Shell Controversy: how we took on one of the world’s biggest polluters and won
By Donald Pols, Milieudefensie Director
In a monumental victory for our planet and climate justice, a Dutch court has held a corporation liable for causing dangerous climate change for the first time.
Shell must reduce its CO2 emissions by 45 per cent within 10 years.
This is a turning point in history. The verdict has enormous consequences for Shell and other big polluters globally.
Today is one of those days when you can dare to hope that people power can actually tackle runaway climate change.
But there are many days when you look at the social and environmental crises in the world and despair – there is so much oppression, environmental destruction and conflict. The problems are so vast, so complex, and embedded in vested interests so powerful that the transformational change needed to address issues like the climate crisis seem out of reach. What is any group or individual to do in the face of such challenges?
Action is always the best antidote to despair. Our Friends of the Earth federation was started 50 years ago, based on the idea of “mobilise, resist, transform” – that a group of friends mobilising together can change the world.
Three years ago we, Friends of the Earth Netherlands, took a huge risk. We decided to take one of the biggest oil corporations in the world to court, demanding not compensation but that they change how they operate to consider the climate.
We only have a few years to keep the global temperature rise below 1.5 degrees and avoid the worst impacts of the climate emergency. People around the world are acting to reduce emissions, but reportedly a mere 25 fossil fuel companies and state-owned entities are responsible for more than half the world’s greenhouse gas emissions. By continuing to extract fossil fuels they are undermining our ability to avoid climate catastrophe.
Shell, a British-Dutch company with headquarters in the Hague, the Netherlands, is one of the biggest climate polluters in the world. Shell continues to drill for oil in Nigeria, and although it claims it will stick to Paris Agreement targets – it’s responsible for a staggering amount of greenhouse gas emissions – it produced 1.38 billion tonnes of CO2 in 2020.
Many people in the Netherlands and around the world want action on climate change. From the outset, we wanted this legal case to be “the people versus Shell”, so we opened the process to the public and some 17,379 Dutch citizens and six organisations joined as co-plaintiffs. Competing with Shell’s deep pockets, the case was completely crowdfunded from the public, mainly in small donations.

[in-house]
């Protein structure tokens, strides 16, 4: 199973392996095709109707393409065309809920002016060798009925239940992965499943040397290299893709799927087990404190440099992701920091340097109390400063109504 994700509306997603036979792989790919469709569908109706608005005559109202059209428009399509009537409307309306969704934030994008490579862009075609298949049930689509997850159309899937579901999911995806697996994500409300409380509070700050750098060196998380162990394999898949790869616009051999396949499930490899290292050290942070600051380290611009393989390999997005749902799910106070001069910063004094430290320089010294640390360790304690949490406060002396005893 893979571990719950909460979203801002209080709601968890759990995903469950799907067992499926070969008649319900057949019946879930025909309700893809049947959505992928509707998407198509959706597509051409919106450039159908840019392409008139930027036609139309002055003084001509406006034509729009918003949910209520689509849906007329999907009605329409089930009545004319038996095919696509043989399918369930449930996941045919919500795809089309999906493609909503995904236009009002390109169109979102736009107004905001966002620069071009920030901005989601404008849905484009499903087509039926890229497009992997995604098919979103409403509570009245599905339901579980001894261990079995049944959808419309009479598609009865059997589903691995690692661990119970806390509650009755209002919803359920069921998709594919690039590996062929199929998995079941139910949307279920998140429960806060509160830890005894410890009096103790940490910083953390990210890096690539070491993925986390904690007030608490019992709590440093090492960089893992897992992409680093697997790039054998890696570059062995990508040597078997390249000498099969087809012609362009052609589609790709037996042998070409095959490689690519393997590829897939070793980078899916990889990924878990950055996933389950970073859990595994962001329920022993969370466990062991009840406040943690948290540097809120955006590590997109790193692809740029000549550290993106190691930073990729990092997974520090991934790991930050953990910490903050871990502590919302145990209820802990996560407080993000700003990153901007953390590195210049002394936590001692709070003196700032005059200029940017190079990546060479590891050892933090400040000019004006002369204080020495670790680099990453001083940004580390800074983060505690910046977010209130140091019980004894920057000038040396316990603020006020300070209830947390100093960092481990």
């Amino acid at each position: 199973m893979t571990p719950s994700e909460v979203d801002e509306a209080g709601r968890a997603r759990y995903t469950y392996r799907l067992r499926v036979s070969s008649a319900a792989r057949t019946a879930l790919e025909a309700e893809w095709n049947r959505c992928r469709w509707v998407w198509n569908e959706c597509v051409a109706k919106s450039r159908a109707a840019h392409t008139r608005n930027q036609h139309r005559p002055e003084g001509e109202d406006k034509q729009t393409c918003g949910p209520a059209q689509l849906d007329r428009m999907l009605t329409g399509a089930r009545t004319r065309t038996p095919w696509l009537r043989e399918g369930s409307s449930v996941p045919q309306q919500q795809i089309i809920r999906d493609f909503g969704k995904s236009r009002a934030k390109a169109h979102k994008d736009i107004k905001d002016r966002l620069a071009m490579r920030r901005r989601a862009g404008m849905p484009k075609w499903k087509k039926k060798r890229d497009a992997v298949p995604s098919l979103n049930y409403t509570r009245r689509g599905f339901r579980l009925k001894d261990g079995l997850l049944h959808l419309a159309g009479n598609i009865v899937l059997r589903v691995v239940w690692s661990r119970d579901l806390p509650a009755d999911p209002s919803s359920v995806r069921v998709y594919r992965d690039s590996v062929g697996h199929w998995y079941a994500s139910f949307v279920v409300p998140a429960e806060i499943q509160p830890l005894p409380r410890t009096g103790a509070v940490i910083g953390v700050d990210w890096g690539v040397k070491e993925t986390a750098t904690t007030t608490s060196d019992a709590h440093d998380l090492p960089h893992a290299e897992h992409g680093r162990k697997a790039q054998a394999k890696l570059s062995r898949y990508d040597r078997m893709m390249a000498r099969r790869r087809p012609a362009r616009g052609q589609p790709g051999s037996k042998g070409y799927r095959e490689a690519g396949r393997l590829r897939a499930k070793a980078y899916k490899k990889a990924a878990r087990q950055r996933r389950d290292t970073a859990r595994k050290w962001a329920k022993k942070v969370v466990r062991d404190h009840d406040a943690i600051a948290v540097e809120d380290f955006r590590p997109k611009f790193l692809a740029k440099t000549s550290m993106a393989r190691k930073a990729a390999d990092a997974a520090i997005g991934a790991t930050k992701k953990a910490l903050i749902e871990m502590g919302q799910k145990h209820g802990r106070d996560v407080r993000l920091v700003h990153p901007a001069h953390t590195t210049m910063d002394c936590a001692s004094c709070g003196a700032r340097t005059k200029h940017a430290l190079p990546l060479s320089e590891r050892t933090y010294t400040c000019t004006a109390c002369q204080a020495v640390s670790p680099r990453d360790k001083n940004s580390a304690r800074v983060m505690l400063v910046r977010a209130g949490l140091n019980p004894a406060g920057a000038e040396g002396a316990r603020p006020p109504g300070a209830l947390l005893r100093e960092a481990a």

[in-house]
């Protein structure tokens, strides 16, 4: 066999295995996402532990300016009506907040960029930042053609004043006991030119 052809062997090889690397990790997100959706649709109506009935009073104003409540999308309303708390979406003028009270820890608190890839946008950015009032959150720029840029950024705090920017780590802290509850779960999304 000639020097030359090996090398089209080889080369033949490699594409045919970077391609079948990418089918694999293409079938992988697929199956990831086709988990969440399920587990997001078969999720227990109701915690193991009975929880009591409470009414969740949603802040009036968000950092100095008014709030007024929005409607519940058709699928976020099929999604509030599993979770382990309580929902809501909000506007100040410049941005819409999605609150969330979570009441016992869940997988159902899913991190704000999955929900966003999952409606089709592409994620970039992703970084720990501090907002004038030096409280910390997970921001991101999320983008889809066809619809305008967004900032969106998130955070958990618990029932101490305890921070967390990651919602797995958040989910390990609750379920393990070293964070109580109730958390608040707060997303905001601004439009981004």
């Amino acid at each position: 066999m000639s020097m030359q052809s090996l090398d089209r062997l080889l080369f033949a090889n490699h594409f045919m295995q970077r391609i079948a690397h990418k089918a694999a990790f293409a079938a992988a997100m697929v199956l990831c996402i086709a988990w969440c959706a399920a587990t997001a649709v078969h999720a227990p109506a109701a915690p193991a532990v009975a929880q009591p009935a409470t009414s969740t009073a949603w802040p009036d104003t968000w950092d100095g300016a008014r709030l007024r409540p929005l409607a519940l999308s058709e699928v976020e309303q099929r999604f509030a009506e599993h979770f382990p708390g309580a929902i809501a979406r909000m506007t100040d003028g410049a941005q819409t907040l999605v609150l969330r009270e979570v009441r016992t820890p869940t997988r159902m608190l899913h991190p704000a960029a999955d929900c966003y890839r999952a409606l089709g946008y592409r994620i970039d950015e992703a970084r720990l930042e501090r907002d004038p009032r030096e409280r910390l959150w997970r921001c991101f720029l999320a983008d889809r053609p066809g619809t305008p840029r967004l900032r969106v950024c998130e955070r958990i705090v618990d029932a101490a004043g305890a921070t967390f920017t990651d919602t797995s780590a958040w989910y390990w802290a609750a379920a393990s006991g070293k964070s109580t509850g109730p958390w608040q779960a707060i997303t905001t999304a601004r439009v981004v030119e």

Knowing that Shell’s operations and impacts happen worldwide, we decided to focus on its global operations, calling for solidarity from the millions of Friends of the Earth International supporters, who organised hundreds of actions, translated countless press releases, and signed massive petitions. All to help us win the most important battle in the court of public opinion.
Our climate case against Shell is based on similar legal arguments to the historic 2019 Urgenda Climate Case against the Dutch state, in which the Dutch Appeals court created a precedent by ruling that a failure to achieve climate goals is a human rights violation and ordered the state to cut its greenhouse gas emissions by at least 25 per cent by the end of 2020.
We argued that Shell is violating its duty of care and threatening human rights by knowingly undermining the world’s chances of staying below 1.5C. Specifically, we accused Shell of violating Articles 2 and 8 of the European Convention on Human Rights: the right to life and the right to respect for private and family life.
And we won.
The case is unique because it is the first time a judge has ordered a large polluting company to comply with the Paris Climate Agreement. In her verdict, the judge confirmed that Royal Dutch Shell is causing dangerous climate change. For those of us who have long decried the power of corporations that aids their impunity, the judge’s recognition of Shell’s enormous influence – one that they must now use to fulfil this ruling – was a welcome one. Shell must comply with the judgement immediately, because its current climate policy is not enough, regardless of whether or not they appeal.
Our hope is that the verdict will trigger a wave of climate litigation against other big polluters, to force them to stop extracting and burning fossil fuels. This is in addition to the rising tide of court cases to hold governments to account. The responsibility for stopping the climate crisis is on states and corporations – both have their own responsibilities. One such example is the recent groundbreaking victory in Germany, wherein the top German court declared the Paris Agreement’s 1.5C limit as constitutionally binding, obliging the government to comply and act. It looked at the country’s current climate policy, saw that it simply was not good enough, and called for concrete, accelerated action plans – much like in this case against Shell.
Today is a day for hope – by coming together to demand change we, the people, can win. This is not the beginning nor will it be the end of the long struggle for dignity for all and climate and social justice. In the streets, parliaments and courtrooms across the world, we will continue to stand up to, expose and fight those who are destroying our world.
This article was first published in The Independent on 2 June 2021.
Image by Bart Hoogveld/ Milieudefensie.